Thursday, April 30, 2009

Meatball Mix

Here is the recipe I made for the meatballs. I love this recipe, I do add about 1/2 teaspoon basil to it. Comes in handy when a quick meal is needed. Can use for spaghetti and meatballs, meatball soup, sweet & sour meatballs, meatball sandwiches, meatball stew, etc....

4 pounds lean ground beef

4 eggs, slightly beaten

2 cups dry breadcrumbs

½ cup finely chopped onion

2 teaspoons salt

2 tablespoons cornstarch

¼ teaspoon pepper

2 teaspoons Worcestershire sauce


Preheat oven to 400˚F. Combine all ingredients in a large bowl. Blend well. Shape mixture into 1-inch balls. Place meatballs on ungreased baking sheets and bake 10 to 15 minutes, until browned. Remove immediately and drain on paper towels. When cooled, put about 30 meatballs each into five 1-quart freezer containers, leaving ½-inch space at top. Seal and label containers. Freeze. Use within 3 months. Makes about 144 meatballs.


Grinder Rolls (subs, hoggie)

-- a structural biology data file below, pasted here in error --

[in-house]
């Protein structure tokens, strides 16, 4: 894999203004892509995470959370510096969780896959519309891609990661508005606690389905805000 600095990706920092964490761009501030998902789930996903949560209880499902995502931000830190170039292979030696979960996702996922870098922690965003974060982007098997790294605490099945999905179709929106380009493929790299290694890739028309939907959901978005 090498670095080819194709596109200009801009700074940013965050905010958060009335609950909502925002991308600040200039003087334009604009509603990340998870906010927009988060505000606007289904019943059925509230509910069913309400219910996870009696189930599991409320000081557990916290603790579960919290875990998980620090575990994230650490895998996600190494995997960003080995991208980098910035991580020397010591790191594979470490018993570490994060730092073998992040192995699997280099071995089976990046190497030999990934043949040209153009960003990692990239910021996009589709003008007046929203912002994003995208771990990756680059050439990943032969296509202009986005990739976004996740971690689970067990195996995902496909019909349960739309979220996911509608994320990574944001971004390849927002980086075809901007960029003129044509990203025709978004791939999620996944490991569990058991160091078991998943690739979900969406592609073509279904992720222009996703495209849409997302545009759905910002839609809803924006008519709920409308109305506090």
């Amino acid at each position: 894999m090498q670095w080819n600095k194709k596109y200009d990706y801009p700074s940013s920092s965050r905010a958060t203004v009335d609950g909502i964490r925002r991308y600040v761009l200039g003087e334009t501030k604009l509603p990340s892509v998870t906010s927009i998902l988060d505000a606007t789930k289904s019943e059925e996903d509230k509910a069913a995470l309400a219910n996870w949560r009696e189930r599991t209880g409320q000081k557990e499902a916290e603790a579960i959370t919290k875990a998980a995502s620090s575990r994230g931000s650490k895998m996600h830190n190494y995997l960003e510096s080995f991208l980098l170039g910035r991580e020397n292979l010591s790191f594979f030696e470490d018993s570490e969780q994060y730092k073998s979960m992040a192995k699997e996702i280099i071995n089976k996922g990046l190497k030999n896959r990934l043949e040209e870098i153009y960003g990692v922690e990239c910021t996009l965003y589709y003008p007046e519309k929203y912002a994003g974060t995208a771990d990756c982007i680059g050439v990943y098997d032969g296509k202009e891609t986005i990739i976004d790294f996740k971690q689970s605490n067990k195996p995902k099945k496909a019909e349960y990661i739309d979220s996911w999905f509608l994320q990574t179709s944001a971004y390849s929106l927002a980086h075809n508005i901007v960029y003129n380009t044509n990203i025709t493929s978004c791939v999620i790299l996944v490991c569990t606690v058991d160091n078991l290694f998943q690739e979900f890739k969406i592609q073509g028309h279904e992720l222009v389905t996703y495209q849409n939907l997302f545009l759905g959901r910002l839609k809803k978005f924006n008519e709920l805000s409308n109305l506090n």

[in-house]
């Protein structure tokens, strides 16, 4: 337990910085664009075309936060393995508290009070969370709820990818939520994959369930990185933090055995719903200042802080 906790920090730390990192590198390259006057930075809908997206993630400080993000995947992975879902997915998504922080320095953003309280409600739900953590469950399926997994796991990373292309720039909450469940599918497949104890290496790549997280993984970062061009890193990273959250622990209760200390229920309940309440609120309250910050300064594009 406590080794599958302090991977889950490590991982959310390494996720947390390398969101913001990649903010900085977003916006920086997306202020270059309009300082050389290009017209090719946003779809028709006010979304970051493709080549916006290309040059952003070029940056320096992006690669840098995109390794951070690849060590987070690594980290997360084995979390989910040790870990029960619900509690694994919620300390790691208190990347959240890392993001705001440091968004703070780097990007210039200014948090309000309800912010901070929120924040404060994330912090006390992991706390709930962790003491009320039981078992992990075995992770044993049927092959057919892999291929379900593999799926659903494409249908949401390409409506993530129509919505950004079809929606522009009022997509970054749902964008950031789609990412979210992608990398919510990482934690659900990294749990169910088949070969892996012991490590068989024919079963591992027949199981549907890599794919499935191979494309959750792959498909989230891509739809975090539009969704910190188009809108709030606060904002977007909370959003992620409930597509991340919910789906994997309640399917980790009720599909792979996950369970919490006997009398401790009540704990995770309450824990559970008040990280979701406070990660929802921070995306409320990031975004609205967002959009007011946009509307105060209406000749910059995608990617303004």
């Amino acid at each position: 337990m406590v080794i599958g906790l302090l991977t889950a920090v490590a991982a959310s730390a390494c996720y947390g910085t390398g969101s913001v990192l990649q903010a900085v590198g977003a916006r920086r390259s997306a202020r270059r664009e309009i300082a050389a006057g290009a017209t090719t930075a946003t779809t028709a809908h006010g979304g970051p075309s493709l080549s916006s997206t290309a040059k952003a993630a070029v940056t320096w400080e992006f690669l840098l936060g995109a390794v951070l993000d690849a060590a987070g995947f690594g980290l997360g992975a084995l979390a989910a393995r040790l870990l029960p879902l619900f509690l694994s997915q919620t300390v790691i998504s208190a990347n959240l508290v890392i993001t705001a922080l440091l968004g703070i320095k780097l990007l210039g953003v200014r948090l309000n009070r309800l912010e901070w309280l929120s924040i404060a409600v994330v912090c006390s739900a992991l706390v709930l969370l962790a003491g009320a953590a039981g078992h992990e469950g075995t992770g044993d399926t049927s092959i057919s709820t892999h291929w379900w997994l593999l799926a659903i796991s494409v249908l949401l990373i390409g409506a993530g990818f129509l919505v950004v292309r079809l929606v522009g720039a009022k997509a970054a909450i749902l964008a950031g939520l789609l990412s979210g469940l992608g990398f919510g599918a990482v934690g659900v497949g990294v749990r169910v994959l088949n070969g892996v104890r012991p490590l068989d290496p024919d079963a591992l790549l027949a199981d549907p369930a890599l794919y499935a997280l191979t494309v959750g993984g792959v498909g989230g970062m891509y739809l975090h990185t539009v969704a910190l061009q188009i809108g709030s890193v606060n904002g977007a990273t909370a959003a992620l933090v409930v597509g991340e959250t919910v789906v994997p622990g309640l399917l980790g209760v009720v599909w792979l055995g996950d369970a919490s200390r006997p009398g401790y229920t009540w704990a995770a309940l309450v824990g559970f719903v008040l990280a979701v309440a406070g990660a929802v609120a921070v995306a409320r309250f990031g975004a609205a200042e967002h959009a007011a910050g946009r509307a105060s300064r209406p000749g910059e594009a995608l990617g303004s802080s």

Got this recipe when I lived in Houston, at a church women’s luncheon.  We use to have luncheons once a month and now have dinner twice a year. I sure miss those times. We had themes for our luncheons and would make a little recipe booklet to go along with the theme. In March of 1974, we made all the recipes sound Irish, so that is where the name of this recipe comes from. I don’t know the real name. A fine lady named, Jean Oldroyd had this recipe. One October we went with Halloween theme maybe too far…. As we had black died spaghetti, and some sort of pumpkin juice drink. I will say some of the younger girls went home hungry as they just couldn’t eat the spaghetti. We sure had fun!

 O’Flarity Irish Loaves

                                            (aka:grinder, subs or hoggies buns)


1 package dry yeast

2 cups very warm water

6 cups flour

2 tablespoons sugar

1 1/2 teaspoons salt

2 tablespoons vegetable oil


Corn meal

1 tablespoon cold water

Egg white